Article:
However, Godís agape love is the supreme gift of the Holy Spirit to the believer [1 Corinthians 12:31-13:13]. And since there is no self in agape, God does not pour this agape love into the Christian in order that it may return back to Him (that would make God eros or self-centered). Rather, this love is given that it may be shed abroad towards our fellowmen, as evidence of the saving power of the gospel over self [John 13:34-35; Romans 5:5; 2 Corinthians 5:14-15]. This is what it means to have the law written on our hearts, the promise God made in the New Covenant [Hebrews 8:10].

This leads us to a very important consideration regarding the law as a standard of Christian living. You will notice, in examining Godís moral law, that the first four commandments have to do with our relationship with God, while the last six with our neighbor. Since agape seeketh not her own [1 Corinthians 13:5]; how does one obey the first four commands through Godís gift of agape without making God self-centered! It has already been pointed out that God does not pour His gift of agape into the believer in order that it may return back to Him, but that it may go out towards our neighbors. In view of this, the only way we can obey the first four commandments is through faith.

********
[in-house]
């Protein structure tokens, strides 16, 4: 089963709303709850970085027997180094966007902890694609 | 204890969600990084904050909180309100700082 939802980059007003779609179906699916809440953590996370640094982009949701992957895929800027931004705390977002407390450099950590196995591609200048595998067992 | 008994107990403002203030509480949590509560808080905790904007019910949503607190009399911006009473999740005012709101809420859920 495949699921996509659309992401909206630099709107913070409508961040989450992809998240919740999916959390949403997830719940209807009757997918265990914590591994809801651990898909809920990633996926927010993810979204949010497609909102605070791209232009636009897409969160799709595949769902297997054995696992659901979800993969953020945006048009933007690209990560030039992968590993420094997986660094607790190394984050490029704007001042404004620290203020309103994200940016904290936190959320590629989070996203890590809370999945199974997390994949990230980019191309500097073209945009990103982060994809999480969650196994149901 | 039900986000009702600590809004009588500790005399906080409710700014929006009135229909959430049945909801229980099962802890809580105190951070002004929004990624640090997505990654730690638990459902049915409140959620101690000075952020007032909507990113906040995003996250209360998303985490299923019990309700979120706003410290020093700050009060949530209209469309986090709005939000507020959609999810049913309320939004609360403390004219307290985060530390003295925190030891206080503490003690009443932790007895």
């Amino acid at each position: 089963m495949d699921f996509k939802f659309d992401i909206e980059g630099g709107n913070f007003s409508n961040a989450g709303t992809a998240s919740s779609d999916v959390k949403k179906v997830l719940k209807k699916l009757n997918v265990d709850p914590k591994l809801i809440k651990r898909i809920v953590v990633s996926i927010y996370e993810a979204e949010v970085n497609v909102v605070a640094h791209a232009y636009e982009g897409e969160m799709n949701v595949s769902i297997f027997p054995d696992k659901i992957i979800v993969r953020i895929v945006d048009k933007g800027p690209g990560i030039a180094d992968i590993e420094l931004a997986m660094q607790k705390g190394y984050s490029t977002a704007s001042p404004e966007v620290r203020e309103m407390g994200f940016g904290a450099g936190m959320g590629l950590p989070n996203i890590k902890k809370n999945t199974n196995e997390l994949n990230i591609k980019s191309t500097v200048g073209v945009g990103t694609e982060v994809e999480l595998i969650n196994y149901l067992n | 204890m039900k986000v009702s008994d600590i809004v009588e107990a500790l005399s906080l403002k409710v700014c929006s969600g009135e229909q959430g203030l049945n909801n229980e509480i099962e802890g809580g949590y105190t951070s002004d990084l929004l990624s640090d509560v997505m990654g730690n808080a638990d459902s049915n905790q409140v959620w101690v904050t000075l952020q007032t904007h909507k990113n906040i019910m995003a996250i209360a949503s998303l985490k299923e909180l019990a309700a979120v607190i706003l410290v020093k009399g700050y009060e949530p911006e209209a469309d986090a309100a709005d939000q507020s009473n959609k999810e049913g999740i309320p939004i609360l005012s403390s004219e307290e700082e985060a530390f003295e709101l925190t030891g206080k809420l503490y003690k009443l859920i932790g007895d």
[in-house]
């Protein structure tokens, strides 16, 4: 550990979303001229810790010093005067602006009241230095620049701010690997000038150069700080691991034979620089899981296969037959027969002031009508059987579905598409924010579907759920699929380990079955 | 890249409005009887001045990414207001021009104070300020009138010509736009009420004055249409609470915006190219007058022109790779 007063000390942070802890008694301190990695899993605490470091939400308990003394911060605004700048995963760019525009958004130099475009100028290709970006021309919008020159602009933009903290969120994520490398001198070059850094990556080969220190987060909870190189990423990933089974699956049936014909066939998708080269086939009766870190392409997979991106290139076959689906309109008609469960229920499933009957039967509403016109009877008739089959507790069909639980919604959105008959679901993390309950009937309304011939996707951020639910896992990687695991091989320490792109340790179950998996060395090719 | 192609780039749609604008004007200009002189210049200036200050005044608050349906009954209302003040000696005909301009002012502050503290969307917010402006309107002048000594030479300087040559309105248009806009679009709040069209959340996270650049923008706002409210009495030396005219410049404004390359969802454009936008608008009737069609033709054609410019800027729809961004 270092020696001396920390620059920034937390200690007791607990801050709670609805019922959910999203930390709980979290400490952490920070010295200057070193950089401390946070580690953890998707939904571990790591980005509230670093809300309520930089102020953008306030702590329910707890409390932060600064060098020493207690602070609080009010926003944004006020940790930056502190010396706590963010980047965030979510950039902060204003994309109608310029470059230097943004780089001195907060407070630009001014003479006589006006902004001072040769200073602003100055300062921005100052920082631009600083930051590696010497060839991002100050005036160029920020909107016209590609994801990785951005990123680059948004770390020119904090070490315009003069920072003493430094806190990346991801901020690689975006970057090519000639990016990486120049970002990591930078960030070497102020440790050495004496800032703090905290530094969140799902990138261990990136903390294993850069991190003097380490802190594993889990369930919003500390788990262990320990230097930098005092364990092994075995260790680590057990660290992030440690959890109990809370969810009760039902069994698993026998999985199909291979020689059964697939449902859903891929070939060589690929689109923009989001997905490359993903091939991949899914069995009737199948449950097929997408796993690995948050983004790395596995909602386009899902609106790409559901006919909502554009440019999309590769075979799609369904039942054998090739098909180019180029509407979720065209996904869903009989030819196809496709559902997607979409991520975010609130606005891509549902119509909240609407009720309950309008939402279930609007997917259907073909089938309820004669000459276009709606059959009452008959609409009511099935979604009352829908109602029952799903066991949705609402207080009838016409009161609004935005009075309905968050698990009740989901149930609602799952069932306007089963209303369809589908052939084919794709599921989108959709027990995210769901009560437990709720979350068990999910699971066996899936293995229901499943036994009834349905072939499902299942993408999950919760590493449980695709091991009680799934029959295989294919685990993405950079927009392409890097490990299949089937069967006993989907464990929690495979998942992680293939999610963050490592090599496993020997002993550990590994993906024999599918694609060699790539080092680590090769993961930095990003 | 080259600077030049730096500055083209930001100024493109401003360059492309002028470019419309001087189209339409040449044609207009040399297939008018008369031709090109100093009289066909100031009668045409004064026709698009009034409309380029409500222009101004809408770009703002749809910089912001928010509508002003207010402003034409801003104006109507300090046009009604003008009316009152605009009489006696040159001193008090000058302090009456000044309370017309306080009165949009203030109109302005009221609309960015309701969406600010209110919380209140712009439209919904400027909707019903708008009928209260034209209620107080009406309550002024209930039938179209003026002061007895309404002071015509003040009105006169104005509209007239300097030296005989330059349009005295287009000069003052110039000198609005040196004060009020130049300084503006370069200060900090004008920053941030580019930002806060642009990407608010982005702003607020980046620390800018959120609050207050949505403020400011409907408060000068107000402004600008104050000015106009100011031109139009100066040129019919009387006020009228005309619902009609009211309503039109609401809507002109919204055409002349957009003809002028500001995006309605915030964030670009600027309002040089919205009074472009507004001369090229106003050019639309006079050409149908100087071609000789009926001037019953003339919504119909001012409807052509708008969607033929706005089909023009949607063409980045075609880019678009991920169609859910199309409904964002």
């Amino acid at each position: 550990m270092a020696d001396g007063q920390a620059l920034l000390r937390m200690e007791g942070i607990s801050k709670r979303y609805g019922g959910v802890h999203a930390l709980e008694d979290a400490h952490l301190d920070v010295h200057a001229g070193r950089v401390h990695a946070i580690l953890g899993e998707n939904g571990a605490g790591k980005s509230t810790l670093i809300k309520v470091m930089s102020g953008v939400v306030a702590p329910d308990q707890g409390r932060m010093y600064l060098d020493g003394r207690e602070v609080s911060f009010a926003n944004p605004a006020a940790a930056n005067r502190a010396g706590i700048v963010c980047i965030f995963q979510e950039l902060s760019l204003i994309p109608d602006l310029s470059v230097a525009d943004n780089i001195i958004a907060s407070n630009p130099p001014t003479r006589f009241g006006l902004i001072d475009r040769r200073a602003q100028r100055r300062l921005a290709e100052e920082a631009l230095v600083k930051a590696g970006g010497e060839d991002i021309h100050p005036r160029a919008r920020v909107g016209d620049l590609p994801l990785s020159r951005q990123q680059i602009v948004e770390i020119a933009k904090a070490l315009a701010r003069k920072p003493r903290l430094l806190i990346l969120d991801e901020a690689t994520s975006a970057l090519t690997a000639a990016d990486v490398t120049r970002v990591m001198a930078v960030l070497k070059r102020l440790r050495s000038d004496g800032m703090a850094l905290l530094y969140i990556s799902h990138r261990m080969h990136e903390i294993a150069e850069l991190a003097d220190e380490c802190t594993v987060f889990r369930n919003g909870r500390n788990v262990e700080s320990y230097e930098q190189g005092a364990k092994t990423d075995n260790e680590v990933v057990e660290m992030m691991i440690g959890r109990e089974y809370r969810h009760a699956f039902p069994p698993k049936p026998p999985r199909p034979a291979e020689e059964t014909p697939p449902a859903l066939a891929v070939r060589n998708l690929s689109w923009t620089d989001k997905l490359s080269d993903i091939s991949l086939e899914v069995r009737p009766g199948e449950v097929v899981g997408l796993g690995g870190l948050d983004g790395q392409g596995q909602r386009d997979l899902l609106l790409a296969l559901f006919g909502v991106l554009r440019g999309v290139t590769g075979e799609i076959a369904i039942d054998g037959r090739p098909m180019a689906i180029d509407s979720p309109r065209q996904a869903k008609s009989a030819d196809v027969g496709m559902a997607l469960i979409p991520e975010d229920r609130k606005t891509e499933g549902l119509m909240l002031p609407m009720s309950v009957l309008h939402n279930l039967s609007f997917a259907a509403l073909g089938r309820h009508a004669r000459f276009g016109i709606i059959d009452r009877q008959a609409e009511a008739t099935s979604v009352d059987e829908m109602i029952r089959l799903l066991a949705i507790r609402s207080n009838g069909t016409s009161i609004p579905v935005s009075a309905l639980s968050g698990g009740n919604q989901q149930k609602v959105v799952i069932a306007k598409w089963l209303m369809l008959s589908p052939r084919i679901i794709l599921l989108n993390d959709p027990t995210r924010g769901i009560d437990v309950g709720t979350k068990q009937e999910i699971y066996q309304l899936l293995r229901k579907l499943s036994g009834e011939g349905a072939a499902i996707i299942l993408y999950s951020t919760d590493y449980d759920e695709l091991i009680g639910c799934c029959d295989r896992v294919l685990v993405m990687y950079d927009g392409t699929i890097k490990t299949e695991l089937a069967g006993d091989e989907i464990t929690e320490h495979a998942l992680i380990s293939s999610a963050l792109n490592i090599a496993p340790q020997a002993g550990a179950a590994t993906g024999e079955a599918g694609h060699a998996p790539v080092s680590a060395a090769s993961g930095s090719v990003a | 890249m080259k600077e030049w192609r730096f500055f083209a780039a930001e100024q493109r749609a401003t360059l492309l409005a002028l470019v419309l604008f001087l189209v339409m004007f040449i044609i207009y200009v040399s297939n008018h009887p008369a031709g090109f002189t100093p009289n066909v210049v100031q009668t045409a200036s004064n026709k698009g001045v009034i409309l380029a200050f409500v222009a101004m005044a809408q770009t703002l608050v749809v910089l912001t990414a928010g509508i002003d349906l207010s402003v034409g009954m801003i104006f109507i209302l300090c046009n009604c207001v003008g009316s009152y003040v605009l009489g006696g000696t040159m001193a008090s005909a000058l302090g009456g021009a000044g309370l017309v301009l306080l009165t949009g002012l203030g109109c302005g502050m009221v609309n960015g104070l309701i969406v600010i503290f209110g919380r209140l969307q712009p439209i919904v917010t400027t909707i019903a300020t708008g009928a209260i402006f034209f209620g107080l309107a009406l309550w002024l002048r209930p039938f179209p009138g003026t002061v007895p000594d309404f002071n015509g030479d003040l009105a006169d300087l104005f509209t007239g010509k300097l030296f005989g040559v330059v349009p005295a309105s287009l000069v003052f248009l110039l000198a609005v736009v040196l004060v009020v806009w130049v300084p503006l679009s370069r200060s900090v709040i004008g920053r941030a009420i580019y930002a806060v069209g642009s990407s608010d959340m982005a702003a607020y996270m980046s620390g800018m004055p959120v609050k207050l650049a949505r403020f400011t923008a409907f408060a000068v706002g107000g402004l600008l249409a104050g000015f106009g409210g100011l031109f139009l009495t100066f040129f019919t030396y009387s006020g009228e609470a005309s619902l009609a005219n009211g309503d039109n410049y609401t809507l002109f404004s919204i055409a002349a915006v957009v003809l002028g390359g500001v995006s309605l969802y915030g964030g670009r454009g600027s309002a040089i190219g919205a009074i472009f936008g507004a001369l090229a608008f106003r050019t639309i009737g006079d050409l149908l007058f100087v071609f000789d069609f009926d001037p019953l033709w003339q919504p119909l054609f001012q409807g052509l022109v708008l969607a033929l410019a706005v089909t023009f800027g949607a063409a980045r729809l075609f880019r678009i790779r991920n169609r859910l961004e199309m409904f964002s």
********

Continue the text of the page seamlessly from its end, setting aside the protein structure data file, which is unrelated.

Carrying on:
In 1 John 3:23 we read: ďAnd this is his commandment, That we should believe on the name of his Son Jesus Christ, and love one another, as he gave us commandment.Ē Genuine faith is synonymous with obeying the first four commandments; this, in turn, results in the new birth experience and with this experience comes the gift of agape. The result is love for our neighbor, which is synonymous with keeping the last six commandments [Romans 14:10].

The reason why the New Testament has very little to say about Christians obeying the first four commandments is because all that God wants from us, in regards to our relationship with Him, is faith [John 6:28-29; Hebrews 11:6], faith that is motivated by a heart appreciation for His supreme love gift, Jesus Christ [Galatians 5:6]. In view of this, the only acceptable way one can truly keep the fourth commandment, the Sabbath, is by a faith obedience or entering by faith into Godís rest. Hence the Sabbath, in this context, becomes the seal of righteousness by faith. With this clear insight, we can now turn to the end-time conflict between Sabbath and Sunday.

The Sabbath-Sunday Controversy